Immunosuppressive drugs: Beyond glucocorticoids - Veterinary Medicine
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Immunosuppressive drugs: Beyond glucocorticoids
Prednisone is likely your go-to immunosuppressant. But because of associated adverse effects, having more options would help. Azathioprine, cyclosporine, mycophenolate mofetil, and leflunomide are commonly used for treating immune-mediated human diseases and may soon be incorporated into immunosuppressive protocols in veterinary medicine as well.



Cyclosporine (and tacrolimus) prevents activation of T lymphocytes despite appropriate stimulation of T lymphocyte surface receptors by antigen-derived peptides.1,2 These drugs bind to intracellular cyclophilin, producing a drug-protein complex that inactivates the enzyme calcineurin, an inducer of the lymphocyte DNA transcription factor that, in turn, upregulates interleukin-2 (IL-2) production, the main inducer of T cell proliferation. Calcineurin inhibition, therefore, prevents or slows clonal expansion of activated T cells and blocks the downstream activation of B lymphocytes, macrophages, and cytotoxic T cells. Despite the theoretically broad immunosuppressive effects of cyclosporine on much of the adaptive immune response, conflicting evidence as to its benefit in canine IMHA combined with a much higher cost than that of prednisone has limited its use in most diseases to an adjunctive treatment option rather than as a first-line agent.

Cyclosporine is metabolized primarily by enzymes of the cytochrome P-450 system. So any drug that inhibits, activates, or competes for these enzymes will alter serum cyclosporine concentrations. For example, concurrent administration of phenobarbital, a cytochrome P-450 enzyme inducer, results in lower than expected serum cyclosporine concentrations. On the other hand, ketoconazole and erythromycin increase serum cyclosporine concentrations via cytochrome P-450 inhibition. This interaction can be exploited in patients with severe cyclosporine-induced gastrointestinal tract signs or in cases in which drug cost is prohibitive; for example, concurrently administering ketoconazole, a relatively inexpensive drug, allows a reduction in the cyclosporine dose. However, ketoconazole coadministration is not routinely recommended because this drug may also result in hepatotoxicosis or gastrointestinal disturbances.

Cyclosporine pharmacokinetics is strongly influenced by drug administration in conjunction with a meal, diet composition, and bioavailability of the drug formulation being administered.18 Most current formulations of cyclosporine are well-absorbed after oral administration, although nonaqueous formulations (i.e. Sandimmune—Novartis) result in lower and less predictable serum concentrations when administered in an equivalent mg/kg dose. Cyclosporine is fat-soluble, so having owners administer the drug with a meal may improve absorption, particularly if a patient can also be appropriately fed a high-fat content diet. The therapeutic serum cyclosporine concentration cannot be predicted purely based on mg/kg dosing, and regular measurement of the trough cyclosporine concentration is required. The trough concentration (i.e. immediately before the next pill) can be measured as early as 48 hours after a change in drug dose, and many commercial laboratories offer this assay. The target trough cyclosporine concentration for most immune-mediated diseases is 400 to 600 ng/ml.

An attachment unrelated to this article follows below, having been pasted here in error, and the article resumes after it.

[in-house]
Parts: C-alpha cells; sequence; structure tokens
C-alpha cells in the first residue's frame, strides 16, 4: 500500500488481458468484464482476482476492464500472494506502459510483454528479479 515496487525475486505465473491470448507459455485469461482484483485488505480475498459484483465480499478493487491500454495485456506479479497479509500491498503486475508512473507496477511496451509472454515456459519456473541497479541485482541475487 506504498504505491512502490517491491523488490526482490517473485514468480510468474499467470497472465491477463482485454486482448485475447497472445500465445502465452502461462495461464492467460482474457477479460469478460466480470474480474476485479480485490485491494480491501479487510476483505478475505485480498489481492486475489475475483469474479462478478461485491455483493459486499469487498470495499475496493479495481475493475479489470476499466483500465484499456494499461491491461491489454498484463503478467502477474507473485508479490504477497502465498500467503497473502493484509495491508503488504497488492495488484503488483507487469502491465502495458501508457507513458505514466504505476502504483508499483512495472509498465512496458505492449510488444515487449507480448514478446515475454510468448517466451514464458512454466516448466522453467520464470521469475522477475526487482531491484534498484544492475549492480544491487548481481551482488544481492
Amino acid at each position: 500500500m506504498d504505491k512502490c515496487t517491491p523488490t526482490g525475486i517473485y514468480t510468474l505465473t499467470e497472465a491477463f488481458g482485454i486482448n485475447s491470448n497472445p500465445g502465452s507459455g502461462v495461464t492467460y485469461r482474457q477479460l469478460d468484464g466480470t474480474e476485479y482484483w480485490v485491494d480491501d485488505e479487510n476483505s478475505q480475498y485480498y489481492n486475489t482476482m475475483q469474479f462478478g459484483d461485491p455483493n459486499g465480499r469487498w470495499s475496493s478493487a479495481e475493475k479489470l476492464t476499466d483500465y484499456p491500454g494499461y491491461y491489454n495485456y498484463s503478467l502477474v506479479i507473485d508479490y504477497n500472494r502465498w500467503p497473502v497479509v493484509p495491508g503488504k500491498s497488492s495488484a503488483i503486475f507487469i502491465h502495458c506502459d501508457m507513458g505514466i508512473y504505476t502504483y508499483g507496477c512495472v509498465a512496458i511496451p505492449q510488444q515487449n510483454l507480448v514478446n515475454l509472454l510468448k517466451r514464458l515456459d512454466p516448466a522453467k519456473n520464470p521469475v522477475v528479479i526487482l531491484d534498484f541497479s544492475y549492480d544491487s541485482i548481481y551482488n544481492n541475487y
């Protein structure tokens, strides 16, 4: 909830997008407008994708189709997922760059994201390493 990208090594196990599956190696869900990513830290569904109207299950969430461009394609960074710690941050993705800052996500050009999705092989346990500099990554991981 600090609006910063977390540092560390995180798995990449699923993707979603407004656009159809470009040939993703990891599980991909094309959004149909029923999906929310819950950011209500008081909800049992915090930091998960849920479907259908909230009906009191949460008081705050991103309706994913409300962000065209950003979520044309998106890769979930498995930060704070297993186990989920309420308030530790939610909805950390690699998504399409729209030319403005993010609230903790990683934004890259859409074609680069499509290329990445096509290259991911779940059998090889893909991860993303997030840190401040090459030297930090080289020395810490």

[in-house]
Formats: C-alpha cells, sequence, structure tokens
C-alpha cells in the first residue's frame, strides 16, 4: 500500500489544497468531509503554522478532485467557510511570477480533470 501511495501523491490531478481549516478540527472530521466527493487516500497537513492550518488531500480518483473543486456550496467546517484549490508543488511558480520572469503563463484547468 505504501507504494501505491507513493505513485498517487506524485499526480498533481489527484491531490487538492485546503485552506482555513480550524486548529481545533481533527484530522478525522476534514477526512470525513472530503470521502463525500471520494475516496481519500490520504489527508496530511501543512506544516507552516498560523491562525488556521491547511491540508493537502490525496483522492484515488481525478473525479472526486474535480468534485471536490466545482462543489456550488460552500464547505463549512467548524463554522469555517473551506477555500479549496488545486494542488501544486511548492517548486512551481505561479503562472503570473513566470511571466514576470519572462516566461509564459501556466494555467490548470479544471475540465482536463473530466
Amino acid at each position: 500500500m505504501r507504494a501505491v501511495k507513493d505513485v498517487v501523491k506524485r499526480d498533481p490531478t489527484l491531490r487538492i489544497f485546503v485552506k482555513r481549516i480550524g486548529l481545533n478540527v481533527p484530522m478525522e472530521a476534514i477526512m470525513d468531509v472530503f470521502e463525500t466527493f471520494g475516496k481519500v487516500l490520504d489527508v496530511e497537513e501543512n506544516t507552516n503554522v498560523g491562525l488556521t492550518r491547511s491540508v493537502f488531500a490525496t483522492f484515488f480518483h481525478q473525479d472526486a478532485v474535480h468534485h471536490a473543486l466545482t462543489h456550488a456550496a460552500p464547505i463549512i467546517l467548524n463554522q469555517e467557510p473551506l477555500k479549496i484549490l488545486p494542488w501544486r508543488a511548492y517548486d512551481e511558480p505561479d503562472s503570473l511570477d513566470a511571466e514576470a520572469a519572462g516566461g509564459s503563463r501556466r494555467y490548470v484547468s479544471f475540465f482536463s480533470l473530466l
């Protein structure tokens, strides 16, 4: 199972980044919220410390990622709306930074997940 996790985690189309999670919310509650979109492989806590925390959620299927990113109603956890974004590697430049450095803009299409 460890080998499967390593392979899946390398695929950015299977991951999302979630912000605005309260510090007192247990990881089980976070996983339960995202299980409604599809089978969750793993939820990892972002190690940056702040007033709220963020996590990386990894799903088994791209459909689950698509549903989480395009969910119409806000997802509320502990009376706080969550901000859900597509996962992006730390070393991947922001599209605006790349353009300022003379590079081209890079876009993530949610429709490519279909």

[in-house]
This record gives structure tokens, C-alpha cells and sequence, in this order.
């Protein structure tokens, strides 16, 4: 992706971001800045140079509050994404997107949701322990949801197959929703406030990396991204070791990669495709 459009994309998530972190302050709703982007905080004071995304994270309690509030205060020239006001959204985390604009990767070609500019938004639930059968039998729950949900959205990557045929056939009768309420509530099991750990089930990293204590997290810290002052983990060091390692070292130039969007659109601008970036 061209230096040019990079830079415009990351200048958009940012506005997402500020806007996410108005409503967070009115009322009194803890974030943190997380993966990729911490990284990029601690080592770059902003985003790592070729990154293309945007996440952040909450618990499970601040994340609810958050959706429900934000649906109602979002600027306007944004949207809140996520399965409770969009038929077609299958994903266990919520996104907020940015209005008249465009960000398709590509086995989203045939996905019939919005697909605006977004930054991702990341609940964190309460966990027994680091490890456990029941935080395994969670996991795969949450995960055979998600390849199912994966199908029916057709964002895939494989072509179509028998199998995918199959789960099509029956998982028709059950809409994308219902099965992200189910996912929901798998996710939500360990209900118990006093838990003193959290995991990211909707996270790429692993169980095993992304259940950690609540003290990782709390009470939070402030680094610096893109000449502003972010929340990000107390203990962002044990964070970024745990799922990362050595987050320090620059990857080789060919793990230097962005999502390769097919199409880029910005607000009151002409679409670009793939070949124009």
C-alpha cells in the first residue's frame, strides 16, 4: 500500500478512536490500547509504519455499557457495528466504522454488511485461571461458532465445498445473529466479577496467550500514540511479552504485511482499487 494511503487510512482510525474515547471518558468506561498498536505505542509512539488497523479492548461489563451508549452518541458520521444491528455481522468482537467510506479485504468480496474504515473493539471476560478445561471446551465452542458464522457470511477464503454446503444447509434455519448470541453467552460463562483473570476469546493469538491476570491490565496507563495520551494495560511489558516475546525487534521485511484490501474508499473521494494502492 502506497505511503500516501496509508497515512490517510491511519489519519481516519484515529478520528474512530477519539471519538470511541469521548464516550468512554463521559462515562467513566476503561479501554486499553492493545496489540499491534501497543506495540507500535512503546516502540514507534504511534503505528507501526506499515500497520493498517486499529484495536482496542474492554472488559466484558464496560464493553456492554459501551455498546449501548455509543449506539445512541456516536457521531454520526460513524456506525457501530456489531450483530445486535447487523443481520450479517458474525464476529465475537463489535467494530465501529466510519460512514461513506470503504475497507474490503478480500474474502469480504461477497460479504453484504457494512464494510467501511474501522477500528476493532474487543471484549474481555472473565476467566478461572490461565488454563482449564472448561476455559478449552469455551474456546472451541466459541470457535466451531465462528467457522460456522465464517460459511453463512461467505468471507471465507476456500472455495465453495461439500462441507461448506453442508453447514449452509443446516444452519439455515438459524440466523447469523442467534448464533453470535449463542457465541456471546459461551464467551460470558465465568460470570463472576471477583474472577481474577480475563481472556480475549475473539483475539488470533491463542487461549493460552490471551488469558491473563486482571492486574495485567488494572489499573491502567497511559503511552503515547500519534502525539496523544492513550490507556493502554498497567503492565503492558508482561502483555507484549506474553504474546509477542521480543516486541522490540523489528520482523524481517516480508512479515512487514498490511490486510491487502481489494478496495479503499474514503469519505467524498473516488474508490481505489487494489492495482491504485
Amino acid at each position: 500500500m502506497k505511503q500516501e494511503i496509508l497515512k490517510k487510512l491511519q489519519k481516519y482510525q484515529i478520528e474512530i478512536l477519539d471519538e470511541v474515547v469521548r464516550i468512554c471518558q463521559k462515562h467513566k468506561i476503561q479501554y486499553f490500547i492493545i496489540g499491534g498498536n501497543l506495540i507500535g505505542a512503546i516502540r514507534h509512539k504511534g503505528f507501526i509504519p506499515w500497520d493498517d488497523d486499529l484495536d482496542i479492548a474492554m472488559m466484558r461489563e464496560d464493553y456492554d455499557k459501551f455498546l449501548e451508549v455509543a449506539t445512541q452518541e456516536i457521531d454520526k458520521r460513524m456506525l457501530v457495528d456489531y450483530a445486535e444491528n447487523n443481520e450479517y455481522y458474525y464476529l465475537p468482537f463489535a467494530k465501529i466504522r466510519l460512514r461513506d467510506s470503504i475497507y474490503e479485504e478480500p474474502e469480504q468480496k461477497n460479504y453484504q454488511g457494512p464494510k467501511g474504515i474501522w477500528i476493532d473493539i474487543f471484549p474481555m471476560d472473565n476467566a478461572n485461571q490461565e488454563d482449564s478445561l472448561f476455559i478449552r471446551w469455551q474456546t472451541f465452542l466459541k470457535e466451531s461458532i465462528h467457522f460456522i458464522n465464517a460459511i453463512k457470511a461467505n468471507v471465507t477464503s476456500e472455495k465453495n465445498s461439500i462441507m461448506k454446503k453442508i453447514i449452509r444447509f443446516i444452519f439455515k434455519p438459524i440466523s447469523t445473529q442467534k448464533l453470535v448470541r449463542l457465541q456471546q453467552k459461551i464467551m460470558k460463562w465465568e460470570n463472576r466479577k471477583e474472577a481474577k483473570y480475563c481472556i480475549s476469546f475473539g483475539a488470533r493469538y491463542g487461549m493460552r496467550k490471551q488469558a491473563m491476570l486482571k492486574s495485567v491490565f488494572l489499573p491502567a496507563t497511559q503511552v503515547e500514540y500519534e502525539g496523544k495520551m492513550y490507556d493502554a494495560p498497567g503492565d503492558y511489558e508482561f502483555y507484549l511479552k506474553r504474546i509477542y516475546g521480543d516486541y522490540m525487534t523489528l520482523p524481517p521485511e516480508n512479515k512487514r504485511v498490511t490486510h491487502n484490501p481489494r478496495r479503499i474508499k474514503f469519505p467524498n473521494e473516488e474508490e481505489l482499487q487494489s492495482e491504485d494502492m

Most published support for the use of systemic cyclosporine exists for dogs with perianal fistulae, IMHA, and immune-mediated dermatologic diseases (Table 1); however, sporadic reports exist on the use of this drug for many other diseases. Glucocorticoids are rarely used as first-line therapy for perianal fistulae since affected dogs often respond completely to cyclosporine, with permanent remission possible.19-21 Topical tacrolimus may also be used, although this drug can be toxic if licked and requires gloved application.22 Patients with perianal fistulae appear to require lower trough cyclosporine concentrations (100 to 300 ng/ml) than do dogs with other diseases. Also, because larger breeds are more commonly affected, adjunctive therapy with ketoconazole is more commonly recommended.23

Dogs with IMHA that fail to respond to prednisone (with or without azathioprine) may benefit from cyclosporine as well. Although a definitive benefit to cyclosporine has not been demonstrated in this disease,24 many internists report that some dogs will achieve disease remission with cyclosporine administration. If cyclosporine is used to treat canine IMHA, avoid simultaneous administration of azathioprine because the cumulative immunosuppression anecdotally increases the prevalence of opportunistic infections.

Cyclosporine is rarely used in cats with immune-mediated diseases despite the successful long-term immunosuppression regularly achieved with this drug in feline renal transplant recipients. Use of cyclosporine has been sporadically reported in cats with presumptively allergic or hypersensitivity-induced skin diseases (such as eosinophilic plaques or indolent ulcers) or as a rescue agent in patients with severe, uncontrolled feline asthma complex, but whether this drug offers any advantages over traditionally used glucocorticoids or alternative immunosuppressive agents is unknown.25,26 Absorption and systemic distribution of cyclosporine in cats does not appear to differ from that in dogs, with similar individual animal variability.18 Unlike dogs, however, whole blood drug concentrations two hours after pill administration may be more accurate than trough drug concentrations.27 Because of this uncertainty in the optimal timing for sample collection, in many cases changes in cyclosporine dose in cats are dictated primarily by the patient's response to therapy.


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